Test Automation Problems (3) – Resource Allocation

Posted by Albert Gareev on Jul 29, 2009 | Categories: Problems

Parent page: Test Automation Problems

Resource Conversion

When starting up in-house Test Automation, companies often look for internal resources. While the benefits are obvious, there are some snags on this path.

Problems and impact

 1)     Converting manual testing QA resources to test automation

  •  Strong programming skills and technical mindset are mandatory requirements, and must be considered when choosing a candidate: either previous working experience in programming or strong academic knowledge combined with quick learning abilities.
  • What must be arranged prior starting of test automation project: training on Test Automation principles as well as training on the specifics of Test Automation Tool  
  • Test Automation is a time-consuming work and it doesn’t bring immediate results (especially when starting from scratch), so former manual testers can not participate in the both activities without losing efficiency, therefore additional manual testing resources should be allocated for the project


2)     Assigning developers to test automation

  • What must be arranged prior starting of test automation project: training on Quality Assurance methodologies, including requirements and coverage traceability, investigation and reporting. In short: have to make developers realizing that testing is not data-entry, and Test Automation is not “happy path” automation!
  • What must be arranged prior starting of test automation project: training on Test Automation principles as well as training on the specifics of Test Automation Tool


“Set-up consultants”

Another popular approach is hiring consultants to set up the process. However, the main problem would be giving up all the initiative as the beginning is the most critical part.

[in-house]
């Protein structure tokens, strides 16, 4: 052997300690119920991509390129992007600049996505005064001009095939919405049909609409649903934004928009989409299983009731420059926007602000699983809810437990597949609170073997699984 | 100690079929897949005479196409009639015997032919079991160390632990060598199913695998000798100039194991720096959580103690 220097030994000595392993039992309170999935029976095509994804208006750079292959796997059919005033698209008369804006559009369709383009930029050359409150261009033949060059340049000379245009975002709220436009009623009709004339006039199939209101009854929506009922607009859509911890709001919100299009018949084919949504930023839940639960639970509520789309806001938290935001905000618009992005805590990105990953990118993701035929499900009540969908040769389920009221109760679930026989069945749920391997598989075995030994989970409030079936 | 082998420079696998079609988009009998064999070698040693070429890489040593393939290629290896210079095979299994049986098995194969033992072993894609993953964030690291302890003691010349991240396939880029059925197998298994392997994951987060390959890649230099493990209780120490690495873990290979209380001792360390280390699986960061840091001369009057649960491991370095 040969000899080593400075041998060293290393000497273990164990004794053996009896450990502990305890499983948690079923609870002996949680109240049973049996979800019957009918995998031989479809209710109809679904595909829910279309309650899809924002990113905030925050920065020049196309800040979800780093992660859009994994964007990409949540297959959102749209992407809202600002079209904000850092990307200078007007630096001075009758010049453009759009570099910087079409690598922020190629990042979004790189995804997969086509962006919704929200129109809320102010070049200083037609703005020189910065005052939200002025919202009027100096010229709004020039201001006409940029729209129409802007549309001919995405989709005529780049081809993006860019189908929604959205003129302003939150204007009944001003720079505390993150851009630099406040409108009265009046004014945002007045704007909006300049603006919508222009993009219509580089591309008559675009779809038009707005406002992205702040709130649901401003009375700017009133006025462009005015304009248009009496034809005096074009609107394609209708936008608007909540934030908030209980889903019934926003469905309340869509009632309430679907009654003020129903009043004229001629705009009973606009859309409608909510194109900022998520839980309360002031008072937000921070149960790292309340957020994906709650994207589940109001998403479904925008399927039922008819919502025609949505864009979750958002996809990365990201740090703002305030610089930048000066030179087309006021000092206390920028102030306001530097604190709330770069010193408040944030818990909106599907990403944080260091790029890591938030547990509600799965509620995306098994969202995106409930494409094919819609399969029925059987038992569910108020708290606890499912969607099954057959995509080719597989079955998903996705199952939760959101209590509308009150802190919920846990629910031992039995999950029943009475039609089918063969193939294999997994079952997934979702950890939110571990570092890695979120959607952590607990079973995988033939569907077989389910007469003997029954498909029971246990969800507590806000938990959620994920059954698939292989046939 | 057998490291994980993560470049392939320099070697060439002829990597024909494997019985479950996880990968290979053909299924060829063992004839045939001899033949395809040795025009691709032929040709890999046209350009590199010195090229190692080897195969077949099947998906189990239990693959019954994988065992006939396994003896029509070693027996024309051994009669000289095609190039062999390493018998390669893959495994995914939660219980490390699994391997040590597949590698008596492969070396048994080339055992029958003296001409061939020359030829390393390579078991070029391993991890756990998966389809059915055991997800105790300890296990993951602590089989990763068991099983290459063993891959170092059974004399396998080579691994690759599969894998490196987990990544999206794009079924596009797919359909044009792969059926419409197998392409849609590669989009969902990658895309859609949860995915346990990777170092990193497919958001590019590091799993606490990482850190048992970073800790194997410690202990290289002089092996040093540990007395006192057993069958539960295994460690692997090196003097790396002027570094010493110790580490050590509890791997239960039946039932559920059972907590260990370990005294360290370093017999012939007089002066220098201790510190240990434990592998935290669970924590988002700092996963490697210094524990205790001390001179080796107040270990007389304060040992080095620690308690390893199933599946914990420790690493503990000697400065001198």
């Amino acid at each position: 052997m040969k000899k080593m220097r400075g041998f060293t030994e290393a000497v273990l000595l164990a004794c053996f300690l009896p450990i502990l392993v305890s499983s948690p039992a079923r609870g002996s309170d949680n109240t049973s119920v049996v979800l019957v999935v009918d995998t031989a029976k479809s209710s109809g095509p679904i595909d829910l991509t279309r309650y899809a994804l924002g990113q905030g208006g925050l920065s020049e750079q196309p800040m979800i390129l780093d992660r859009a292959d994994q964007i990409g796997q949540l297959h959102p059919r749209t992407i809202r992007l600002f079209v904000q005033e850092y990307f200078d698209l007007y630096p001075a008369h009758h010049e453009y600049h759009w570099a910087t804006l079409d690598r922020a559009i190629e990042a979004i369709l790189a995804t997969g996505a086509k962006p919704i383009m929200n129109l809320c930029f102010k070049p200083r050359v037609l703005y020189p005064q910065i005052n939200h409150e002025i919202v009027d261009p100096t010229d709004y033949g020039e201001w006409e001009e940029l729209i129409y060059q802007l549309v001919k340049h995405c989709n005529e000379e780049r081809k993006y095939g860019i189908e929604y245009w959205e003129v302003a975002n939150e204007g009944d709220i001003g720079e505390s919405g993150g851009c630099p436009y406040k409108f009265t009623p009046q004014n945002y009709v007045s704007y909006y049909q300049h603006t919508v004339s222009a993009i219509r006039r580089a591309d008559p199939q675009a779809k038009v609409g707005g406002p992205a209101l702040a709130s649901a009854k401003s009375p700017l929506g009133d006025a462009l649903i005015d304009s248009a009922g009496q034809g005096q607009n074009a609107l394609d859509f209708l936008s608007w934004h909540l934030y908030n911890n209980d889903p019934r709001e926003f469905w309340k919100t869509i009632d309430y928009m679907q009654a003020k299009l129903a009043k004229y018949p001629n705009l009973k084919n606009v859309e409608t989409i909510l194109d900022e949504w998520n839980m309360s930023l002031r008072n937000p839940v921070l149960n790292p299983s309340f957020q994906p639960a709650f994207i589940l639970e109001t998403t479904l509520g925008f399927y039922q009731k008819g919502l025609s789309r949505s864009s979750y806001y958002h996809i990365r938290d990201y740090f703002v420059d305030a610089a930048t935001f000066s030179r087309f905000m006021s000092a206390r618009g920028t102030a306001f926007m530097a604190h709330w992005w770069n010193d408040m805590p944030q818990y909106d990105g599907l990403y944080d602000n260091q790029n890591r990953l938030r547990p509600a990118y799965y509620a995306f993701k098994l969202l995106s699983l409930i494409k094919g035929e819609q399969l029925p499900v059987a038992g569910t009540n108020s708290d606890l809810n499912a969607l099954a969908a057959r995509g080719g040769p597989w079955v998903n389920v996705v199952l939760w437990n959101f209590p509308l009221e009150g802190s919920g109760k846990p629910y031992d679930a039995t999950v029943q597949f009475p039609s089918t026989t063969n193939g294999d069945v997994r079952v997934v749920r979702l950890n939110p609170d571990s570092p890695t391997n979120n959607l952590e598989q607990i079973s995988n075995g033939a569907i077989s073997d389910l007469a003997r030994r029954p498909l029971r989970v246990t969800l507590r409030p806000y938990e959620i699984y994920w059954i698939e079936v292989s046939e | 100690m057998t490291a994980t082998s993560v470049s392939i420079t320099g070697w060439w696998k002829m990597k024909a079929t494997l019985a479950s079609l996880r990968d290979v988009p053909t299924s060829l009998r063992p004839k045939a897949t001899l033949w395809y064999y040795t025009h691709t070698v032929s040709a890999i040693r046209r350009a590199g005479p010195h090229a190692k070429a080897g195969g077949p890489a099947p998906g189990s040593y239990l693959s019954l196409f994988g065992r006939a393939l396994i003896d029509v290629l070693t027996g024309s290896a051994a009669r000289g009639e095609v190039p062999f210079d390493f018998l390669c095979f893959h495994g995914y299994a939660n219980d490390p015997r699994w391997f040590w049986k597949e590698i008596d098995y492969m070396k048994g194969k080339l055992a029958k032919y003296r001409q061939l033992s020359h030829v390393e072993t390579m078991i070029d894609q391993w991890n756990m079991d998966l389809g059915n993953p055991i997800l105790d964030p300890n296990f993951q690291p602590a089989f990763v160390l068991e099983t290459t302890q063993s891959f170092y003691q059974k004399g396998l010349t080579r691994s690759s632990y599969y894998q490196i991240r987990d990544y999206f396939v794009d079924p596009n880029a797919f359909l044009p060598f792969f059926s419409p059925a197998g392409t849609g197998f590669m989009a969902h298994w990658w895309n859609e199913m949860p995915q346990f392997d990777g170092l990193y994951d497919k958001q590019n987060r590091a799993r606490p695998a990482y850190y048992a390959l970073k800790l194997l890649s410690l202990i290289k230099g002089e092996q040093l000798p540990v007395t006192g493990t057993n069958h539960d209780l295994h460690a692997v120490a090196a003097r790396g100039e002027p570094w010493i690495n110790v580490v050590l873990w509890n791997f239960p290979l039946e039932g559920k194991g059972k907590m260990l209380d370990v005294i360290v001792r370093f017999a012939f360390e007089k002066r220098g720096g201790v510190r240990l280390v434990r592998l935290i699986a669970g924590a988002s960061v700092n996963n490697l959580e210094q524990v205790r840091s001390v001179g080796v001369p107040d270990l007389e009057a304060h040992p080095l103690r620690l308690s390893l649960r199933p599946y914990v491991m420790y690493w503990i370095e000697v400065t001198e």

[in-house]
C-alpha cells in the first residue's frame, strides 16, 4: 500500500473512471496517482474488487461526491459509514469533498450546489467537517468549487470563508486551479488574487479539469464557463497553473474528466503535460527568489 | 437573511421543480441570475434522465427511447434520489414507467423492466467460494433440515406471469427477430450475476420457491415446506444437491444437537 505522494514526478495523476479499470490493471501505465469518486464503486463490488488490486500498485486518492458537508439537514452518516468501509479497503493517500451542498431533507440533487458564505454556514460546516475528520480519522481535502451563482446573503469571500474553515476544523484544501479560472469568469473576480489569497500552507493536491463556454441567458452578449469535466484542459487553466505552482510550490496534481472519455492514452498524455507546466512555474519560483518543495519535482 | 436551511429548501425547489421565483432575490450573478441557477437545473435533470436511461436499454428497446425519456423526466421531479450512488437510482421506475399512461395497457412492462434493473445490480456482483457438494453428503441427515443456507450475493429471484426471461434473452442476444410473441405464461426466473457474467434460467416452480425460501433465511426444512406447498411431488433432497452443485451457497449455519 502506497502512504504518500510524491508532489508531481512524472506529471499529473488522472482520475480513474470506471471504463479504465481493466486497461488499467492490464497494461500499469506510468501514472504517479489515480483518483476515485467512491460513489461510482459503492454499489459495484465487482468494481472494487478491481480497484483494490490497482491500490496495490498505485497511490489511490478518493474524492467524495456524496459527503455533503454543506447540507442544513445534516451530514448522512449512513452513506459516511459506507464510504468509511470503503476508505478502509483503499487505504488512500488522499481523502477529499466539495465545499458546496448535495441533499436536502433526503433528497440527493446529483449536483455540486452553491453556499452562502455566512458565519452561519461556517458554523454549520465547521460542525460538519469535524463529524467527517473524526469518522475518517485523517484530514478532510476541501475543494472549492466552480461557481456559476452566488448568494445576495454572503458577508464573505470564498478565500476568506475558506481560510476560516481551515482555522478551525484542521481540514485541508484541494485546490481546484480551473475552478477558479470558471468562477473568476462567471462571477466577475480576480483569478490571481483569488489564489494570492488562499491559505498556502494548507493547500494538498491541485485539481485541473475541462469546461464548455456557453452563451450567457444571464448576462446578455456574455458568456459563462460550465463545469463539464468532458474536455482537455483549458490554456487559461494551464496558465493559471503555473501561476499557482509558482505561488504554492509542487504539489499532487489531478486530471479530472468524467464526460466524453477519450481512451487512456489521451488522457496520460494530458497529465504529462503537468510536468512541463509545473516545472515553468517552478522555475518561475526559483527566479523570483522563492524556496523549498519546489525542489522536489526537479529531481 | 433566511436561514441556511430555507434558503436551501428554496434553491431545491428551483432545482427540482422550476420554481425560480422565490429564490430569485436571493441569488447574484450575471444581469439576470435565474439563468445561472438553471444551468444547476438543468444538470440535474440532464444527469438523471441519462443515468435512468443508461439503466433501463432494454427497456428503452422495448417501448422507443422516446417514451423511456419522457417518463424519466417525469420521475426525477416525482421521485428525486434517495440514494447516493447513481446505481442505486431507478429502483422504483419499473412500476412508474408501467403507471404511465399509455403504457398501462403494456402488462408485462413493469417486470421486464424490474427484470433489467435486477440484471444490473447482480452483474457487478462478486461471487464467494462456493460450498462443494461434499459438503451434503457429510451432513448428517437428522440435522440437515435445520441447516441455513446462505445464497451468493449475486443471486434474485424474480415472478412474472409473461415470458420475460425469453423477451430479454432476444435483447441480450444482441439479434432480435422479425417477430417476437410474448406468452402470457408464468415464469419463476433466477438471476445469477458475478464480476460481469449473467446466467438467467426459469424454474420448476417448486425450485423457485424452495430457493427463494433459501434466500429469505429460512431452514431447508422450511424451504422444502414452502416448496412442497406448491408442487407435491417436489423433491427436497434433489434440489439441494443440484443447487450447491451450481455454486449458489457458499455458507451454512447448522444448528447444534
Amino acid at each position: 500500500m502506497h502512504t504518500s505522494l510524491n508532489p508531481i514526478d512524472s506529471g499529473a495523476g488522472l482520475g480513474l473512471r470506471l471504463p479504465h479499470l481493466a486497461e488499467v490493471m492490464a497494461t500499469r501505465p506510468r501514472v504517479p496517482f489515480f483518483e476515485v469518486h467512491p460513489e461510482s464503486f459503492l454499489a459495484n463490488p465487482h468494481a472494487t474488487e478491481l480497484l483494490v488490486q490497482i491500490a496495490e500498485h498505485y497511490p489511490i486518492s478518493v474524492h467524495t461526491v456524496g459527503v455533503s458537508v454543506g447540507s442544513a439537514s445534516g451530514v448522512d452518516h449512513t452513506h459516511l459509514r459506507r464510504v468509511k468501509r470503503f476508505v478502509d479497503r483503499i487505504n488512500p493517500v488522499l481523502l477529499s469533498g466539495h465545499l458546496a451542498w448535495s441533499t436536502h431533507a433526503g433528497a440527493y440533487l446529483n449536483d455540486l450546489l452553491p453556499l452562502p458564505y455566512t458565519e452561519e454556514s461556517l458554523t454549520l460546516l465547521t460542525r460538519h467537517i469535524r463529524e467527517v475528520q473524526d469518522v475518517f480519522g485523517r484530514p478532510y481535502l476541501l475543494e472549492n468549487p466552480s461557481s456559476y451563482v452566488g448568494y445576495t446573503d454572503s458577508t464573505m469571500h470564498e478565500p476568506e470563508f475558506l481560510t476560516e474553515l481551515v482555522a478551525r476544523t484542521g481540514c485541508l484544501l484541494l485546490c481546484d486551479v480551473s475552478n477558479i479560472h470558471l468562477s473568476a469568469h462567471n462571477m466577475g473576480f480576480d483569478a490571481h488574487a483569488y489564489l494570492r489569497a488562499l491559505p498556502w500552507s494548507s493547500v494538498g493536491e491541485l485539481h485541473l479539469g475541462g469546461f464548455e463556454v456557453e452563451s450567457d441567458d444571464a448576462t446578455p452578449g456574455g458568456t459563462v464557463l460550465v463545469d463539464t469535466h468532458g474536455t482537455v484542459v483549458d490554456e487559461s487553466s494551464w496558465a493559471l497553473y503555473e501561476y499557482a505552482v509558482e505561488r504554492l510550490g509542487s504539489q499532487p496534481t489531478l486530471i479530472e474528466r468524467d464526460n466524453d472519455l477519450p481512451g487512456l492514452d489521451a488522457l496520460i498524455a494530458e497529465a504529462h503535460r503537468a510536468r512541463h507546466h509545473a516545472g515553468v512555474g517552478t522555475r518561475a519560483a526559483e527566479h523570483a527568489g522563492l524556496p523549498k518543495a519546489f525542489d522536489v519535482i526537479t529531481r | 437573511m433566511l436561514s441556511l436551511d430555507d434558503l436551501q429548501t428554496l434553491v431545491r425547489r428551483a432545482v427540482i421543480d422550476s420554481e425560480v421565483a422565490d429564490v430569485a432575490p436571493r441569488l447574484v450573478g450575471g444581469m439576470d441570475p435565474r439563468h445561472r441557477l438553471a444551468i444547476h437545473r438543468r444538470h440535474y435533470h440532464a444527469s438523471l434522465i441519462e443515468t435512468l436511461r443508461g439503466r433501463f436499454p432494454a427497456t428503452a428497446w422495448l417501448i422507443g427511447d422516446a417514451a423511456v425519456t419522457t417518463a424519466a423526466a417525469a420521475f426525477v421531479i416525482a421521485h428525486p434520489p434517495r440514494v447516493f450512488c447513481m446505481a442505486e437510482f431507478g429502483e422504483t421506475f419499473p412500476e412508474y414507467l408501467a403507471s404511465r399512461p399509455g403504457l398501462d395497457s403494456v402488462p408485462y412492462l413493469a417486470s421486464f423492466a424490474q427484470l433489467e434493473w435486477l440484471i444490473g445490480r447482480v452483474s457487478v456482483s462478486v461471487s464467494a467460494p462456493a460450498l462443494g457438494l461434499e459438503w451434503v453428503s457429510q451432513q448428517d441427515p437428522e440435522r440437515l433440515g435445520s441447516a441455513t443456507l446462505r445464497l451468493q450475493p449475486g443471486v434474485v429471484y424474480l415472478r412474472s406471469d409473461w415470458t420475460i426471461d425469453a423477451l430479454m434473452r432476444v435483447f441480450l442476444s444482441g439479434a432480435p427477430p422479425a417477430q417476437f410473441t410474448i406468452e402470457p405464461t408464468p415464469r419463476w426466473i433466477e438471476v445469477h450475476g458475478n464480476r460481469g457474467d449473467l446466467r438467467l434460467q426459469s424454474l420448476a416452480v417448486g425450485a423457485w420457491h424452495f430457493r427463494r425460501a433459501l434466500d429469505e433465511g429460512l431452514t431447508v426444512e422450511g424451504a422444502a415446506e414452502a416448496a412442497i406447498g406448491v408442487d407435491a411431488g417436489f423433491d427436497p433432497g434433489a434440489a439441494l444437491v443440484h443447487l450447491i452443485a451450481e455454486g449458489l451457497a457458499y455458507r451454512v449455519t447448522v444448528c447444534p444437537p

Points of consideration

  •  Make sure the consulting company is well-established with the proven record of services provided successfully. Success must be measured first by convenience in ongoing execution and maintenance of tests
  • Distinguish Testing Tool consultants and Test Automation consultants. While knowing all the features of a particular Tool is important in implementation, the knowledge and experience on what and how to implement is much more critical
  • A proven, experienced consultants will perform the investigation of Client’s needs, including specifics of Test Cycle, Test Coverage requirements, Timeframe and Turnover requirements. These must be documented along with translation of the requirements mentioned above into Test Automation Requirements, specific for this project  
  • Make sure documentation is provided and knowledge transfer sessions are conducted. Two important aspects must be covered: operations to conduct automated testing, and body of knowledge on maintaining existing scripts and creating new ones based on the framework provided by consultant

  • One response to "Test Automation Problems (3) – Resource Allocation"

  • Trish Khoo
    10th June 2010 at 18:19

    Hi Albert, I like this summary. I’ve seen all three of these done in a way that failed. I think the points you make here may have helped to improve on these scenarios.

    [Albert’s reply.
    Hi Trish.
    I appreciate your response and thank you for the examples]

    1) Manual tester hired and told to learn automation. The strange logic by the manager here was “I learned German from a book and it wasn’t that hard, so she can learn Java from a book.” Automation was eventually abandoned.

    [Albert’s reply. I guess, the point that manager missed is that learning German from a book didn’t teach how to write a book in German. ]

    2) Assigning developers to test automation. This worked to an extent, but the quality of test cases was not as good as automation testers would have made them. The scripts didn’t hold up well against unexpected application changes and the choices of tests to automate were not always ideal.

    [Albert’s reply. A more or less satisfying [project’s needs] example I’ve seen was programmers following requirements designed by testers for testing scripts. But it was expensive time- and resource-wise; plus filled with redundancies, as automated testing flow closely followed manual test cases]

    3) Set up consultants. A consultant was brought in to create an automation suite for the test team, who were unfamiliar with the tool. He recorded a small suite of tests using the record and playback tool. The team ran the suite once at the start of the project, and then tried running it again at the end of the project – everything failed with errors that nobody could comprehend. The suite was quietly discarded.

    [Albert’s reply. Unfortunately, such organizational fails are counted as test automation fails…]

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This work by Albert Gareev is licensed under a Creative Commons Attribution-NonCommercial-NoDerivs 3.0 Unported.